397 WEST 12TH STREET CORP v. Doe Corporations 1-3, et al., Defendants.

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Supreme Court, Appellate Division, First Department, New York.

397 WEST 12TH STREET CORP., Plaintiff-Respondent, v. Victor ZUPA, et al., Defendants-Appellants, Doe Corporations 1-3, et al., Defendants.

Decided: July 14, 2005

ANDRIAS, J.P., SULLIVAN, GONZALEZ, SWEENY, CATTERSON, JJ. Fred Ehrlich, New York, for Victor Zupa, appellant. Graubard Miller, New York (Joseph H. Lessem of counsel), for Madison Capital Acquisitions LLC and Bluestar LLC, appellants. Morrison Cohen LLP, New York (Jerome Tarnoff of counsel), for respondent.

Order, Supreme Court, New York County (Richard B. Lowe III, J.), entered January 26, 2005, which denied defendant Zupa's motion for summary judgment dismissing the complaint and to vacate notices of pendency filed against his properties, and denied the cross motion of defendants Madison Capital Acquisitions LLC and Bluestar LLC for summary judgment dismissing the complaint and granting declaratory relief on their counterclaim and specific performance on their cross claim, unanimously modified, on the law, only to the extent of dismissing plaintiff's claims insofar as they relate to defendant Zupa's 10th Avenue property and cancelling the notice of pendency filed against that property, which is designated on the land map of New York County as Block 716, Lot 66, and otherwise affirmed, without costs.

Plaintiff, as a tenant in premises owned by defendant Zupa on West 12th Street (formerly Troy Street) in Greenwich Village, held a right of first refusal to purchase the property.   After receiving an offer from defendant Madison Capital to buy the property, Zupa entered into a contract to sell it to Madison for $14 million, as well as a separate contract to sell Madison another property he owned on 10th Avenue for $8 million.   The parties agreed that both contracts were to close simultaneously or neither would close.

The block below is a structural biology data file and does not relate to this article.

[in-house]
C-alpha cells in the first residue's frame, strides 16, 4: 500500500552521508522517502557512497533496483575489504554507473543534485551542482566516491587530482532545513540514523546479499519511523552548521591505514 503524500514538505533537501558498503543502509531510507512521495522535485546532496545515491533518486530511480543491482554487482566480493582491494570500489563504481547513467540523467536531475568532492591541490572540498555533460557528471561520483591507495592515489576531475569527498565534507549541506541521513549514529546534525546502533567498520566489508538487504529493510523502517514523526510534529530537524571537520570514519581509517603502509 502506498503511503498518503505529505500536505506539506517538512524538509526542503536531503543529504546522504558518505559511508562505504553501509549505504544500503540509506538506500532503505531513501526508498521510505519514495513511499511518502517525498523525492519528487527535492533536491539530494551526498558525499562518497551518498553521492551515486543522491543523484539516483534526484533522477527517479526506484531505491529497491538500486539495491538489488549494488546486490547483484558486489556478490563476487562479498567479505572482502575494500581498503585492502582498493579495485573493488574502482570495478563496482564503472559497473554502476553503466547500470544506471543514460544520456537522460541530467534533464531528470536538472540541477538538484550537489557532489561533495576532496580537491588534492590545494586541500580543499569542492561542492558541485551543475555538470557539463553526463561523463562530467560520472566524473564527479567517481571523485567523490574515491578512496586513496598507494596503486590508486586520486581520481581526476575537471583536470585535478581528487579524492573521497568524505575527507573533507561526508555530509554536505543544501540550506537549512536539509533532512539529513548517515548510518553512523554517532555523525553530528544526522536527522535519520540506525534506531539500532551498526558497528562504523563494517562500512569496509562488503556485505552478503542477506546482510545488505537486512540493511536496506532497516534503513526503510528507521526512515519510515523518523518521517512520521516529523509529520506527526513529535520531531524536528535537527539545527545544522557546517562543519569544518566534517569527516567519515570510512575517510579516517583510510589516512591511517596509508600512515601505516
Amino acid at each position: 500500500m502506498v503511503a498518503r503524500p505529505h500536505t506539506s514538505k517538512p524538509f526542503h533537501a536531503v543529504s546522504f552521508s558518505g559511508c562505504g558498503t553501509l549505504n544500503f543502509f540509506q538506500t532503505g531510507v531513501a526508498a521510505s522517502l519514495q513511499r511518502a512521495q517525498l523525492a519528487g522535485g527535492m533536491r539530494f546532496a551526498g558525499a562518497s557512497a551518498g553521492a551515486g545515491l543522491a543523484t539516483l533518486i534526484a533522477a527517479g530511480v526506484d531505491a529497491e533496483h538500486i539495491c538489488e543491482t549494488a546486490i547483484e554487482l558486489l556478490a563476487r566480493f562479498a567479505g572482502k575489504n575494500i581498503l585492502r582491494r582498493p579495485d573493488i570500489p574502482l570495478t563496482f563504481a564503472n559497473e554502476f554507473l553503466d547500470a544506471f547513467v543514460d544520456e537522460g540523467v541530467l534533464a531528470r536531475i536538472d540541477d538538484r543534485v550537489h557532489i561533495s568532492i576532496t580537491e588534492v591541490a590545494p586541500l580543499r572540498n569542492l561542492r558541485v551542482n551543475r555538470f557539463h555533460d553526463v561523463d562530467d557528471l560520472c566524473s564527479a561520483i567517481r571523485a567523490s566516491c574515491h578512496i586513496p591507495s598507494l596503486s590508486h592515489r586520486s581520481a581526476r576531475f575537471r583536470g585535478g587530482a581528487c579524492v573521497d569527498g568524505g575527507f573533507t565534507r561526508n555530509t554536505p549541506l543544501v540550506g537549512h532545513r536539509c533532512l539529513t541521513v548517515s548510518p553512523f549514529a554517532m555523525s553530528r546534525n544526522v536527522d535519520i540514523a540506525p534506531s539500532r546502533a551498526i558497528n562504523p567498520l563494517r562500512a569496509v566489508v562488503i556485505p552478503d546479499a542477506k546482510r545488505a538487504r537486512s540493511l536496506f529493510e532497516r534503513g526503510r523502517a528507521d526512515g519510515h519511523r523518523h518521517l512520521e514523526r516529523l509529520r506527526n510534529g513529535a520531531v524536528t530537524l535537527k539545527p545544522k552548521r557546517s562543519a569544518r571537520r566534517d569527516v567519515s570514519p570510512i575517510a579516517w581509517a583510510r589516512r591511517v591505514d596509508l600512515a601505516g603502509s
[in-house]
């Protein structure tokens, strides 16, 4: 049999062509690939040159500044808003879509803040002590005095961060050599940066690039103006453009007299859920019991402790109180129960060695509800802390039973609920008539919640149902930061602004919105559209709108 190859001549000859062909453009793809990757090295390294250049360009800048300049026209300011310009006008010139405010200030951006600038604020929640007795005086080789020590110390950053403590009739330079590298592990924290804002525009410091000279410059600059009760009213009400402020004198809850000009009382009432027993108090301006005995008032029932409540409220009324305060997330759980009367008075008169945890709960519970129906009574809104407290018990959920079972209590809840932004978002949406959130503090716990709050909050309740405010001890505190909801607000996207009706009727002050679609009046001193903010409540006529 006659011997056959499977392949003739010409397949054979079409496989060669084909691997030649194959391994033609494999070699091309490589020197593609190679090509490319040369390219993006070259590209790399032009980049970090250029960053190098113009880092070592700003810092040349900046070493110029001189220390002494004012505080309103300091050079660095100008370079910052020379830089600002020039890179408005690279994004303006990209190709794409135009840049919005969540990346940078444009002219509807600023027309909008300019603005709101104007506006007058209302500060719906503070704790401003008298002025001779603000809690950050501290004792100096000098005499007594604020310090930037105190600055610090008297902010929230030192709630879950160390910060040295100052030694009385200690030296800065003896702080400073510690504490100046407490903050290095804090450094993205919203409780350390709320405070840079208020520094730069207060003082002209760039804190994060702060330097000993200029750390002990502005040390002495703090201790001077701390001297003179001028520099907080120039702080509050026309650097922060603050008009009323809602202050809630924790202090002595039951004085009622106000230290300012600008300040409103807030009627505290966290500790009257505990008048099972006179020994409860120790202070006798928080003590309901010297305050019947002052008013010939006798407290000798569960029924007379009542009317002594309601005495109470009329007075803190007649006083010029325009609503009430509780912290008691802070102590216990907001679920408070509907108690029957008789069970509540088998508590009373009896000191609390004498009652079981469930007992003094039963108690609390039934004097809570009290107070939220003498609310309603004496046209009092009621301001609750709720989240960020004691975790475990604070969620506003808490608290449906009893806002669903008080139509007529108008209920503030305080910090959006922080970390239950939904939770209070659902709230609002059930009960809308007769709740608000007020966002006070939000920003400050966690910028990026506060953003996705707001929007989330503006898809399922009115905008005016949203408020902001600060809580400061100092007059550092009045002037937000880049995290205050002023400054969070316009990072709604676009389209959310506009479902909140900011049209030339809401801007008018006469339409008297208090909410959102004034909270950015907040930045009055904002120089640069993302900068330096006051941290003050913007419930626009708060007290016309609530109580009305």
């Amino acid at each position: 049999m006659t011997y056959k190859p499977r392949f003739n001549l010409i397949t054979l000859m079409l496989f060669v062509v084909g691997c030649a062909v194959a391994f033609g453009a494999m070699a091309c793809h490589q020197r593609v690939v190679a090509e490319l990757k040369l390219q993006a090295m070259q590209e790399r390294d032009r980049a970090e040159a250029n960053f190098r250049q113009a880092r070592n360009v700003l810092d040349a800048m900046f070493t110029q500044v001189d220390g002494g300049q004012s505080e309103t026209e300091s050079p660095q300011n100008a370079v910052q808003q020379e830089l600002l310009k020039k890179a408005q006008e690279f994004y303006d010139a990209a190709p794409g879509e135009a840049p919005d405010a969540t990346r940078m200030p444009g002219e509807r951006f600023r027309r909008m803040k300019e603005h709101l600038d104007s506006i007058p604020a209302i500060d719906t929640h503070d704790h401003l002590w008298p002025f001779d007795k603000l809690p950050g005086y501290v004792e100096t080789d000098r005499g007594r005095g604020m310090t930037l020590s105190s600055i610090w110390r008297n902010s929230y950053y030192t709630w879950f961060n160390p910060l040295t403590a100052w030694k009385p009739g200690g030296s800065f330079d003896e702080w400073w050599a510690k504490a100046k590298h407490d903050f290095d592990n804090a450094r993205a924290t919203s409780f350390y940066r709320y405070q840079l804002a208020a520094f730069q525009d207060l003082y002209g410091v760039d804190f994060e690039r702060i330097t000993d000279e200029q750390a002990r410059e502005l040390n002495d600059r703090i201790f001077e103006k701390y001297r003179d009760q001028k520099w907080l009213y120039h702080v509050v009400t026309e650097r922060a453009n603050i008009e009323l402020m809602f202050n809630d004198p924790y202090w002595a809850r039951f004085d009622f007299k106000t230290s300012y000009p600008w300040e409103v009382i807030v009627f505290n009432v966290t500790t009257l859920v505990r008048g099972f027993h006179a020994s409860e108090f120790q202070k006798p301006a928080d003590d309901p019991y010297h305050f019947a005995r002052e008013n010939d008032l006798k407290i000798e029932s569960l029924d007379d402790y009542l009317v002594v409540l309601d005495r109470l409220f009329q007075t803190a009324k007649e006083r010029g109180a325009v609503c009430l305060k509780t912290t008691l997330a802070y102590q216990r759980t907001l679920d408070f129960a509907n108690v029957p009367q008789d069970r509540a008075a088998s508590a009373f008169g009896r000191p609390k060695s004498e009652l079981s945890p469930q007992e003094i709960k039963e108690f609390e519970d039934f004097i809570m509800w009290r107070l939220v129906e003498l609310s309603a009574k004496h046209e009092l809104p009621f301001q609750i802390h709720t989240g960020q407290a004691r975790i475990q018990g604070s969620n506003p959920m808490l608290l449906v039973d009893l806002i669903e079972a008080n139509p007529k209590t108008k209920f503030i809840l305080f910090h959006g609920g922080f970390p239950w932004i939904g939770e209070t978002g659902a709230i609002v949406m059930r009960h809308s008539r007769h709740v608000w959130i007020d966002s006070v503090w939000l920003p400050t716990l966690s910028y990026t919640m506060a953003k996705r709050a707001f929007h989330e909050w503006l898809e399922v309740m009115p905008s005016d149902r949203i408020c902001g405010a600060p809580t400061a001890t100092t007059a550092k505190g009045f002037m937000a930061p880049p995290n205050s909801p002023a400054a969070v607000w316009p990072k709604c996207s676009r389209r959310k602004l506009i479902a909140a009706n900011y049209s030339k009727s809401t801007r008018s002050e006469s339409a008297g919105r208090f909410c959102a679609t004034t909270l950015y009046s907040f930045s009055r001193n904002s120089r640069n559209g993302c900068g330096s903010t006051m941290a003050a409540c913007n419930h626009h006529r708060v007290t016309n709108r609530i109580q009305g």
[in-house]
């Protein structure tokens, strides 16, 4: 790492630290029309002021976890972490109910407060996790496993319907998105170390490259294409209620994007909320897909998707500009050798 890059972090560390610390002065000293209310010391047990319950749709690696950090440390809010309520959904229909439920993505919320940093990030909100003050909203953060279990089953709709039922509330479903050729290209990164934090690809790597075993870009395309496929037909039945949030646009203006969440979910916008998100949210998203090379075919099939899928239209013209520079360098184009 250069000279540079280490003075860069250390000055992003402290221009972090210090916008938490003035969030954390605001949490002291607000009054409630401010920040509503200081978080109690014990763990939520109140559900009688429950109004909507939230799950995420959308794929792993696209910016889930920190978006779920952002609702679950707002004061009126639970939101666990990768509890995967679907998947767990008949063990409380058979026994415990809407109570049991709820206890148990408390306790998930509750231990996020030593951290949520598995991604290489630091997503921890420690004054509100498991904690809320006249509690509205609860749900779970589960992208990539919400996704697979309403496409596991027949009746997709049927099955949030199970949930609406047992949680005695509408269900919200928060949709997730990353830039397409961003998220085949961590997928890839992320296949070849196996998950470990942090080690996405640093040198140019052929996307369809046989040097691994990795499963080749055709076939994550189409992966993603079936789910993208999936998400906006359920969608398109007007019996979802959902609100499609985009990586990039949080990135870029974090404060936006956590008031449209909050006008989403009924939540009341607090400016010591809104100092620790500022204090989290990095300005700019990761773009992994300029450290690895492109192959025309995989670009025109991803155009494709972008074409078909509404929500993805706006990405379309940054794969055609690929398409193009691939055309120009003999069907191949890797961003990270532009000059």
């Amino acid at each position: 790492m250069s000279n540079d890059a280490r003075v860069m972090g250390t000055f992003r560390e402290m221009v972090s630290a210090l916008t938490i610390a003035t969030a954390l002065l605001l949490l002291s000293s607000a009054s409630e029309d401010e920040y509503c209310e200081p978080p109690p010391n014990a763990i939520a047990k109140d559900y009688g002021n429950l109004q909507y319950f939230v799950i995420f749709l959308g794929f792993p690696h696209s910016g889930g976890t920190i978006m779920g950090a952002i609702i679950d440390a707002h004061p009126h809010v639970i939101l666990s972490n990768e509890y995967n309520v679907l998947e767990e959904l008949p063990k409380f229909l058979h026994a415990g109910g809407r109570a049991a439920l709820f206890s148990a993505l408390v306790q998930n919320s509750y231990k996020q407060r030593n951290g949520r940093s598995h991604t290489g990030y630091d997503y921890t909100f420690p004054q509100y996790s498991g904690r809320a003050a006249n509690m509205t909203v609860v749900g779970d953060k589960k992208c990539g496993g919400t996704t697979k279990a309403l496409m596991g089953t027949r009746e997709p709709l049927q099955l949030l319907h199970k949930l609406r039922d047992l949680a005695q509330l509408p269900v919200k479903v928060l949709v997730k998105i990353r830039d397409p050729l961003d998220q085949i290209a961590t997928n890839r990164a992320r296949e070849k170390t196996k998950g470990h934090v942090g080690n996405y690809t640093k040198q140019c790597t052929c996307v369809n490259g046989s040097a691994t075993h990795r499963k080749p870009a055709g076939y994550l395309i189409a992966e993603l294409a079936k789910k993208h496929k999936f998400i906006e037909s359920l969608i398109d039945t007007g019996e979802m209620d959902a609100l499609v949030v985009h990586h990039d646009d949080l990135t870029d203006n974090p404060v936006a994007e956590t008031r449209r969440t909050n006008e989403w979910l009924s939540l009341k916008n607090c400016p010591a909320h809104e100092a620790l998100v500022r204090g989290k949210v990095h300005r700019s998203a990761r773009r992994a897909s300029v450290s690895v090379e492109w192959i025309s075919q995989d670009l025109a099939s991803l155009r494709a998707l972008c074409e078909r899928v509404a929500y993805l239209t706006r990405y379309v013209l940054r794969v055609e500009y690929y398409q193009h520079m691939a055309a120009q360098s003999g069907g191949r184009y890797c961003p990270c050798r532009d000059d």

Affidavits from various individuals contend that the price of the West 12th Street property may have been increased above, and that of the 10th Avenue property reduced below, market value.   Plaintiff alleges that this was done to circumvent its right of first refusal, and also notes the existence of a separate agreement between Zupa and Madison in which Zupa agreed to try to convince plaintiff to waive its right of first refusal.   In any event, plaintiff agreed to match the terms of the Madison offer for the West 12th Street property, but then instituted this action to compel a sale to it of the 10th Avenue property as well, or to have the price of the West 12th Street property reduced to what it contended was more reflective of market value.   It also filed notices of pendency against both properties.

While defendant Zupa may not defeat plaintiff's right to exercise its right of first refusal to purchase the West 12th Street property by tying it to the sale of the 10th Avenue property, plaintiff, having a right of first refusal to purchase only the West 12th Street property, may not obtain specific performance as to both properties (see Saab Enterps. v. Wunderbar, 160 A.D.2d 931, 932, 554 N.Y.S.2d 657 [1990], citing, inter alia, K.S. & S. Rest. Corp. v. Yarbrough, 104 A.D.2d 486, 487, 479 N.Y.S.2d 235 [1984] ).   Accordingly, we dismiss plaintiff's claims relating to the 10th Avenue property.   In view of the foregoing, the notice of pendency against that property must be cancelled regardless of whether it was filed in good faith.   We have considered defendants' other arguments and find them unpersuasive.